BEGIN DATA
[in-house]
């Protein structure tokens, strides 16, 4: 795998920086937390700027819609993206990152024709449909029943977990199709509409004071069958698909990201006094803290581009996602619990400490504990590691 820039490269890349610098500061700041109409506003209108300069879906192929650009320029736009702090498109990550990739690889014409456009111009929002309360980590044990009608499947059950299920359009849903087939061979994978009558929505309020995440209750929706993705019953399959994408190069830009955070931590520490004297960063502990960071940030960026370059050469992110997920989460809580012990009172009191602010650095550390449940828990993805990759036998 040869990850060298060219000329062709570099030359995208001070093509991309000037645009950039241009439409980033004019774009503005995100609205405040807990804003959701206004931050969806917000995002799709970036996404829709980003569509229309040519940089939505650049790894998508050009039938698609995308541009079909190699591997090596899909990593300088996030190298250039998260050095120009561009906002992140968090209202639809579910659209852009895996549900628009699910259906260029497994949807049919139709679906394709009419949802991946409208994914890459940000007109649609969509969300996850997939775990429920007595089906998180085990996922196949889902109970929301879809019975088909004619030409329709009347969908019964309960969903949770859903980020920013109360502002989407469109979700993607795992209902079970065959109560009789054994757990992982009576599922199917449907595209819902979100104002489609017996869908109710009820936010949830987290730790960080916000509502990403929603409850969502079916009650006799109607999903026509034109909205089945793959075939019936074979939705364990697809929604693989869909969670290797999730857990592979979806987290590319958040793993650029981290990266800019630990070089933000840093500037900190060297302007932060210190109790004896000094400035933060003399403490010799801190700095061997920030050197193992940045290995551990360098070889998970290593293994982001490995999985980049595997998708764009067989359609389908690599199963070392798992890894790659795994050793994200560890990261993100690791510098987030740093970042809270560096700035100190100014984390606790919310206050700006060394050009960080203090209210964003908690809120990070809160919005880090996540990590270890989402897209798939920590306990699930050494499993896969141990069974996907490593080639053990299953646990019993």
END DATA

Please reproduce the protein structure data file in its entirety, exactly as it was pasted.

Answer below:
[in-house]
């Protein structure tokens, strides 16, 4: 795998920086937390700027819609993206990152024709449909029943977990199709509409004071069958698909990201006094803290581009996602619990400490504990590691 820039490269890349610098500061700041109409506003209108300069879906192929650009320029736009702090498109990550990739690889014409456009111009929002309360980590044990009608499947059950299920359009849903087939061979994978009558929505309020995440209750929706993705019953399959994408190069830009955070931590520490004297960063502990960071940030960026370059050469992110997920989460809580012990009172009191602010650095550390449940828990993805990759036998 040869990850060298060219000329062709570099030359995208001070093509991309000037645009950039241009439409980033004019774009503005995100609205405040807990804003959701206004931050969806917000995002799709970036996404829709980003569509229309040519940089939505650049790894998508050009039938698609995308541009079909190699591997090596899909990593300088996030190298250039998260050095120009561009906002992140968090209202639809579910659209852009895996549900628009699910259906260029497994949807049919139709679906394709009419949802991946409208994914890459940000007109649609969509969300996850997939775990429920007595089906998180085990996922196949889902109970929301879809019975088909004619030409329709009347969908019964309960969903949770859903980020920013109360502002989407469109979700993607795992209902079970065959109560009789054994757990992982009576599922199917449907595209819902979100104002489609017996869908109710009820936010949830987290730790960080916000509502990403929603409850969502079916009650006799109607999903026509034109909205089945793959075939019936074979939705364990697809929604693989869909969670290797999730857990592979979806987290590319958040793993650029981290990266800019630990070089933000840093500037900190060297302007932060210190109790004896000094400035933060003399403490010799801190700095061997920030050197193992940045290995551990360098070889998970290593293994982001490995999985980049595997998708764009067989359609389908690599199963070392798992890894790659795994050793994200560890990261993100690791510098987030740093970042809270560096700035100190100014984390606790919310206050700006060394050009960080203090209210964003908690809120990070809160919005880090996540990590270890989402897209798939920590306990699930050494499993896969141990069974996907490593080639053990299953646990019993």